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First Nations Oral Health – How Dental Hygienists Can Help


October 1, 2012
by Canadian Dental Hygienists Association (CDHA)



The Canadian Dental Hygienists Association (CDHA) congratulates Health Canada and the First Nations Governance Information Centre on the release of the First Nations Regional Health Survey. The survey identifies several priority health issues for First Nations communities including:

  • 40% have persistent oral pain.
  • 55% brush teeth daily compared to 74% of non-Aboriginal Canadians.
  • 23% have untreated root caries compared to 7% of non-Aboriginal Canadians.
  • 44.7% have calculus (tartar) compared to 10.7% of non-Aboriginal Canadians.
  • 39% have no access to oral health care.

This critical survey will help in identifying innovative changes for First Nations communities. Health Canada’s, First Nations Inuit Health Branch, Non-Insured Health Benefits have a transformative new project in Alberta and Ontario providing First Nations with direct access to dental hygienists. It means that dental hygienists practice outside of a traditional dental office providing services in First Nations communities and with a range of other health professionals. These projects increase access to care, as they enable dental hygienists to go into rural and remote communities and provide services in long term care facilities, with portable dental hygiene equipment.

Oral health is essential for overall wellness and it is an integral part of physical, social, and mental wellbeing. Dental hygienists’ oral health wellness approach is cost effective, as it increases the success of client self management and helps to prevent dental diseases which are costly to treat. CDHA’s past president, Arlynn Brodie indicates, “dental hygienists see firsthand the negative consequences of poor oral health. Oral disease prevention means fewer children will need costly dental disease treatment in hospitals and reduced time lost from school, which is reported by almost one quarter of children. Dental hygienists are committed, ready and willing to providing services to high need populations. CDHA encourages the other provincial FNIHB programs to adopt these successful projects in other First Nations communities.“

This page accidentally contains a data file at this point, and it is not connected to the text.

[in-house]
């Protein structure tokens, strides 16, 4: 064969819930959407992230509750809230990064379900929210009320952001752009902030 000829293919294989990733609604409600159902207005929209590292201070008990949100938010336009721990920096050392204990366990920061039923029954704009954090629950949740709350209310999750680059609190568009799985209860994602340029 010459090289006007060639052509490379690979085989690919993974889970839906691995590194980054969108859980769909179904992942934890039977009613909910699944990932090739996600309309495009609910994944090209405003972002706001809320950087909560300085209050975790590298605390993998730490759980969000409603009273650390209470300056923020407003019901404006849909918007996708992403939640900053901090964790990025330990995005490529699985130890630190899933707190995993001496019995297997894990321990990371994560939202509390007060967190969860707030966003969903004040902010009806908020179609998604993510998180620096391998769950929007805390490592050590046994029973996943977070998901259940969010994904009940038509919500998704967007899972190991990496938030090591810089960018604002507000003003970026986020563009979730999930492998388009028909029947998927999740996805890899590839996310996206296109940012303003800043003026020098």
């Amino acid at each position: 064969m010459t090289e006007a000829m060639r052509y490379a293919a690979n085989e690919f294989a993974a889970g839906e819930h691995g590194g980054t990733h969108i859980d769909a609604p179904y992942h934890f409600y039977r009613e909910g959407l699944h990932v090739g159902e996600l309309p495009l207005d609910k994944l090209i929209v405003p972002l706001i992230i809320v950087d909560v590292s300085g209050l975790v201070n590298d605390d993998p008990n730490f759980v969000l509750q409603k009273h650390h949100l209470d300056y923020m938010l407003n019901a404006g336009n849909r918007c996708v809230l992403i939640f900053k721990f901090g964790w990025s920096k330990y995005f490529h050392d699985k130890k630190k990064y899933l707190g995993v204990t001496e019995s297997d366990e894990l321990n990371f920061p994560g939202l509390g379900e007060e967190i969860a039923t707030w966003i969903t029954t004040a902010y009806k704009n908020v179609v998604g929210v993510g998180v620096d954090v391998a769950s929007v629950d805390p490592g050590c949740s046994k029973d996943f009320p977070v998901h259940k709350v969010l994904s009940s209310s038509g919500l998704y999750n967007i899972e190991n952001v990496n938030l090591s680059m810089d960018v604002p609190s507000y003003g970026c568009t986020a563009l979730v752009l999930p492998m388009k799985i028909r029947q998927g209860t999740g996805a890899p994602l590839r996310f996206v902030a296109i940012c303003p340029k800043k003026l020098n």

CDHA and dental hygienists across Canada look forward to assisting and supporting First Nations communities and Health Canada in improving First Nations oral health.

Serving the profession since 1963, CDHA is the collective national voice of more than 24,000 registered dental hygienists working in Canada, directly representing 16,500 individual members including dental hygienists and students. Dental hygiene is the 6th largest registered health profession in Canada with professionals working in a variety of settings, including independent practice, with people of all ages, addressing issues related to oral health. For more information on oral health visit www.cdha.ca